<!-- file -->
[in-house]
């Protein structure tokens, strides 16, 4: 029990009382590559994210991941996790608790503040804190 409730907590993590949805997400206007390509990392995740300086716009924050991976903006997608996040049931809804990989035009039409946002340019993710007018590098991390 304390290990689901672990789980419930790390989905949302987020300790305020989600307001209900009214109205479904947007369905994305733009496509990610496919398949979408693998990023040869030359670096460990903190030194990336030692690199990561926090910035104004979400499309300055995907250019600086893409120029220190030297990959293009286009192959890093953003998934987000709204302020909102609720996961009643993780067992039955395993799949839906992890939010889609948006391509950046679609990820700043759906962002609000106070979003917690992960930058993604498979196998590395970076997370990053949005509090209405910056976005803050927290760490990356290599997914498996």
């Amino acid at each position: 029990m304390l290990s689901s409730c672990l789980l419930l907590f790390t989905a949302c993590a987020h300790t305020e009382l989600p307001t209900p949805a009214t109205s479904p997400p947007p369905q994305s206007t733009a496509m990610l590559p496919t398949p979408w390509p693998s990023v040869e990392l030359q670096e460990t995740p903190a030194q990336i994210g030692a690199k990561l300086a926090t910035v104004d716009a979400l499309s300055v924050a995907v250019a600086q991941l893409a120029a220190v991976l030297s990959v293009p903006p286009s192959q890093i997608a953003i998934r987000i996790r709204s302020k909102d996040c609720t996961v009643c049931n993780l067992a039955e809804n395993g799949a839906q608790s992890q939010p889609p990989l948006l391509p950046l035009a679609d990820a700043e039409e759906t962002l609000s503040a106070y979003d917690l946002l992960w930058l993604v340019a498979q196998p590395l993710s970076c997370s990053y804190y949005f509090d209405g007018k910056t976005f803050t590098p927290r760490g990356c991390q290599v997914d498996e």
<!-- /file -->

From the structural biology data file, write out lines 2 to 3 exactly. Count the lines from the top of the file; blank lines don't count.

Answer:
């Protein structure tokens, strides 16, 4: 029990009382590559994210991941996790608790503040804190 409730907590993590949805997400206007390509990392995740300086716009924050991976903006997608996040049931809804990989035009039409946002340019993710007018590098991390 304390290990689901672990789980419930790390989905949302987020300790305020989600307001209900009214109205479904947007369905994305733009496509990610496919398949979408693998990023040869030359670096460990903190030194990336030692690199990561926090910035104004979400499309300055995907250019600086893409120029220190030297990959293009286009192959890093953003998934987000709204302020909102609720996961009643993780067992039955395993799949839906992890939010889609948006391509950046679609990820700043759906962002609000106070979003917690992960930058993604498979196998590395970076997370990053949005509090209405910056976005803050927290760490990356290599997914498996």
């Amino acid at each position: 029990m304390l290990s689901s409730c672990l789980l419930l907590f790390t989905a949302c993590a987020h300790t305020e009382l989600p307001t209900p949805a009214t109205s479904p997400p947007p369905q994305s206007t733009a496509m990610l590559p496919t398949p979408w390509p693998s990023v040869e990392l030359q670096e460990t995740p903190a030194q990336i994210g030692a690199k990561l300086a926090t910035v104004d716009a979400l499309s300055v924050a995907v250019a600086q991941l893409a120029a220190v991976l030297s990959v293009p903006p286009s192959q890093i997608a953003i998934r987000i996790r709204s302020k909102d996040c609720t996961v009643c049931n993780l067992a039955e809804n395993g799949a839906q608790s992890q939010p889609p990989l948006l391509p950046l035009a679609d990820a700043e039409e759906t962002l609000s503040a106070y979003d917690l946002l992960w930058l993604v340019a498979q196998p590395l993710s970076c997370s990053y804190y949005f509090d209405g007018k910056t976005f803050t590098p927290r760490g990356c991390q290599v997914d498996e």